Next up were a couple of books from a friend of mine, Robert Chazz Chute. He writes apocalyptic fiction, among other things, and I had the pleasure of reading the first book in two different series (thanks, Robert. Now I have to buy the rest of them). First up was AFTER Life: Inferno (The NEXT Apocalypse Book 1).
This book takes place in Toronto, Ontario in the bowels of the highest level bio-engineering and virology building in the country. We follow a special squadron of police who are responding to a threat from inside. It’s a gripping start to the series and you’ll find yourself breathing more shallow and sweating along with the main character. It’s not an extremely long book, but after reading it I can say that it was the perfect length. There were no dull spots and it was very well put together. As with all things Chute, look for some well-placed humour to keep a smile on your face.
Next up was the first book in the Robot Planet Series, Machines Dream of Metal Gods.
This book takes a stab at a world where AI has taken over. Part Maximum Overdrive, part Terminator, part Hunger Games, there is a considerable amount of setup to this story, but the payoff in the second half of the book is well worth it. I don’t normally gravitate to sci-fi but I gotta be honest and say that I could get into this series.
|Sunset Day 6|
|Sunset Day 7|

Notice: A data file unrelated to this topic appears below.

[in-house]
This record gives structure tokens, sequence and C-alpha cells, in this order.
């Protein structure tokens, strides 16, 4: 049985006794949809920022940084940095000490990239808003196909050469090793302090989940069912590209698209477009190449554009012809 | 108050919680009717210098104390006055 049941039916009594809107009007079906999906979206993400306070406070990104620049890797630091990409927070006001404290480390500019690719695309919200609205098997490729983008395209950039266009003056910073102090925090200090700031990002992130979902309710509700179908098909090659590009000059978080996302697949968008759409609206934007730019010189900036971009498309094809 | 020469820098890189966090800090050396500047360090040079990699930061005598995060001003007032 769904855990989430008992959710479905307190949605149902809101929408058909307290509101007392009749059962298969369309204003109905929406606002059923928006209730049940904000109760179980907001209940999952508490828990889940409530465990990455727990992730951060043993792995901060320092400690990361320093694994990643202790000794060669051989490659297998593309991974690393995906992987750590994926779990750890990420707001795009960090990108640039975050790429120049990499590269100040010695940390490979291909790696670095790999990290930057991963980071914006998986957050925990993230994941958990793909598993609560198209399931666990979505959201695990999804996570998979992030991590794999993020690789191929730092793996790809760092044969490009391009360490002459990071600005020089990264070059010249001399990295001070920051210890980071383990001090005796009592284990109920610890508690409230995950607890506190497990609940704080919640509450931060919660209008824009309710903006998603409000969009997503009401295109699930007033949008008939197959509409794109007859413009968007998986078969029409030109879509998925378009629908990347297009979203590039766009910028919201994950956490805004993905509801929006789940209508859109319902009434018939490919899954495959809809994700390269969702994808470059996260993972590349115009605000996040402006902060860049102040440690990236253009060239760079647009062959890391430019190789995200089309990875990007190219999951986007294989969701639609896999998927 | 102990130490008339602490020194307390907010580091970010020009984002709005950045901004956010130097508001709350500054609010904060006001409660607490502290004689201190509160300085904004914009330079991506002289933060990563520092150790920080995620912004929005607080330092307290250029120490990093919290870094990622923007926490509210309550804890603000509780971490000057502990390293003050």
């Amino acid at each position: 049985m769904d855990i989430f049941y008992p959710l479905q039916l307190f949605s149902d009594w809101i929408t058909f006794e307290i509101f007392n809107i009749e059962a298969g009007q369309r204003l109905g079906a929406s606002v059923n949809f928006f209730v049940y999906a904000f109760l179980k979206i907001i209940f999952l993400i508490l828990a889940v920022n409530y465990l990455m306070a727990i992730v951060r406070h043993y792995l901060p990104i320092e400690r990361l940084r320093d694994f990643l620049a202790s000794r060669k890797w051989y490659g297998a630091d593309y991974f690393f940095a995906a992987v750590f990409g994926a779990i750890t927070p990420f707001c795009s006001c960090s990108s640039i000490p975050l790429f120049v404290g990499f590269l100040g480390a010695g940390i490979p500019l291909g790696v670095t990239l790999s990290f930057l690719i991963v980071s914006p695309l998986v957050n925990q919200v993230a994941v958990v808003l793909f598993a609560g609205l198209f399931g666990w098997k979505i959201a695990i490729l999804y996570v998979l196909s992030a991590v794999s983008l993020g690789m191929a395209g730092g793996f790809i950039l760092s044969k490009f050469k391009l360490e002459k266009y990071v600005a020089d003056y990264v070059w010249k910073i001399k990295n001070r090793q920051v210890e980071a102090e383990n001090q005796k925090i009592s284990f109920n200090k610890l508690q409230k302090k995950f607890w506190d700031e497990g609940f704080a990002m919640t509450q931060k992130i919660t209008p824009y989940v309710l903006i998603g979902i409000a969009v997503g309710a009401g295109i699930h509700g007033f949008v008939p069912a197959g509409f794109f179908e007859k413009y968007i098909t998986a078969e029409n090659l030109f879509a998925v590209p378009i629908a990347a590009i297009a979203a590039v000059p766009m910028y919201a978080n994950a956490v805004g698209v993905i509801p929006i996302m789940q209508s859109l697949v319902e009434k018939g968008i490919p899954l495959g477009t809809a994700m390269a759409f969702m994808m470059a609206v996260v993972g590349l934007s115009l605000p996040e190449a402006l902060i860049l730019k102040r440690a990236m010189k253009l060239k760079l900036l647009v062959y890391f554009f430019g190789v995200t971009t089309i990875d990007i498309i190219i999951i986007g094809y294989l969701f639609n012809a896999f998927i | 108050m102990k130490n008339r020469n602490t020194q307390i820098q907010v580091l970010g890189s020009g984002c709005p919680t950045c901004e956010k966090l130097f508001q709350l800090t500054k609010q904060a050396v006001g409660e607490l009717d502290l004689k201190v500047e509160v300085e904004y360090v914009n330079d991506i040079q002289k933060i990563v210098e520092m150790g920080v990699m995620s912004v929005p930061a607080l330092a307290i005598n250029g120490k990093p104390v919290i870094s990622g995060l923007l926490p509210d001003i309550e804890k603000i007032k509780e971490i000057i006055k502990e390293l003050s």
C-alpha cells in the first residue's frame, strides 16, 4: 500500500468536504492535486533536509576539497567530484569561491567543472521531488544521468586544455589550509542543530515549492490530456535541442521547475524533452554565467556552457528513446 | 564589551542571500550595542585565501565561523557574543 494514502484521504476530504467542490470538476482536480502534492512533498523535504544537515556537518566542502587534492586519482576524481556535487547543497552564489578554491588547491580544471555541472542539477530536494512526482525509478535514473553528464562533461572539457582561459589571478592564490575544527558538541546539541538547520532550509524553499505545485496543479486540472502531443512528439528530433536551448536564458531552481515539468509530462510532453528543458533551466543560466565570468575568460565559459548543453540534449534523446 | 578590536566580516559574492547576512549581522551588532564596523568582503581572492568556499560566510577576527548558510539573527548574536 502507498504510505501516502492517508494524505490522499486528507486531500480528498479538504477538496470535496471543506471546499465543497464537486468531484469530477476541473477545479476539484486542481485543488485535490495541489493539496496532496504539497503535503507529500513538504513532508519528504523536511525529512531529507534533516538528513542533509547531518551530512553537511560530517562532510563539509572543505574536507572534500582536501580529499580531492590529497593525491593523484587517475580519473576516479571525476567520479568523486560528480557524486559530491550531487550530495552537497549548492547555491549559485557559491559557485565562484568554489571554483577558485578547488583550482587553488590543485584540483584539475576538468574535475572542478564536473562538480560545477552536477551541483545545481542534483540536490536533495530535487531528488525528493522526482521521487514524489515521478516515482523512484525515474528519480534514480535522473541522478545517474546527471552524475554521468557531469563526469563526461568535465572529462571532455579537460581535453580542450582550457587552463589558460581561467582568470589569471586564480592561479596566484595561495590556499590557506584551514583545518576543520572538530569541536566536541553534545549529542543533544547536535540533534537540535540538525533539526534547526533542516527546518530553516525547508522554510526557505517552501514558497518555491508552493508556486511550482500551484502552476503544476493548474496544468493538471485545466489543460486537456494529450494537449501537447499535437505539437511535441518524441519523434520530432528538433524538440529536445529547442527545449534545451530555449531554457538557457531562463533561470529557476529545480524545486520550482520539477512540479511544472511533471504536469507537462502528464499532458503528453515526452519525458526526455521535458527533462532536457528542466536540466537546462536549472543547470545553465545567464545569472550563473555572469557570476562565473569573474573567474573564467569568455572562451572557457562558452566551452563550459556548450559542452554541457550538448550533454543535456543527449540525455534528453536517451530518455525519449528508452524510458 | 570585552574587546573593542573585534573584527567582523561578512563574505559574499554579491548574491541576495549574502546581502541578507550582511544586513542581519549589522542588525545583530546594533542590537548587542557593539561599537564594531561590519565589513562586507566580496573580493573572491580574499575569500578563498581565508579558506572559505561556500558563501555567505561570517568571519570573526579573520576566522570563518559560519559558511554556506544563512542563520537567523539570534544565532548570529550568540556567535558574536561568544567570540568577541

To round out the vacation I picked up four books from the $1 table at a local store, with the proceeds going to a charity house in neighbouring Collingwood. One of them was The Collectors by David Baldacci.
I’ve heard his name before and recognize him as a New York Times best-selling author, but haven’t read any of his work before. I expected something similar to what I get when I pick up a Steve Berry book, meaning I figured it would be a good “airport read” or something suitable for the beach.
I was correct. There’s a definite style similarity to Berry and the plot was a textbook suspense/thriller. That said, I enjoyed it. It’s a tale of two stories that are actually woven into one, with a rich collection of characters to keep you interested and no shortage of action to keep you turning pages. I would have liked some section breaks when the point of view or timeline changed, but I won’t fault the author for that since an extra line instead of a “* * *” was the publisher’s choice in most cases (sometimes a proper section break was used, but other times it was not). As it was it was easy enough to follow along because this wasn’t Baldacci’s first rodeo and he knows what he’s doing. I’d be surprised if this book has won any awards, but it was a decent read and I’m glad I read it.
There you have it, the end of my vacation reading list. Granted, it’s not nearly as impressive as President Obama’s summer reads, but reading is reading and that’s all that matters. You know what they say, “Leaders are readers,” (which is more than you can say about the illiterate dumpster fire moron currently occupying the White House).
Thanks for reading. If you’re looking for some books I have a couple that you might like. Check ’em out on my books page.
|Sunset Day 8|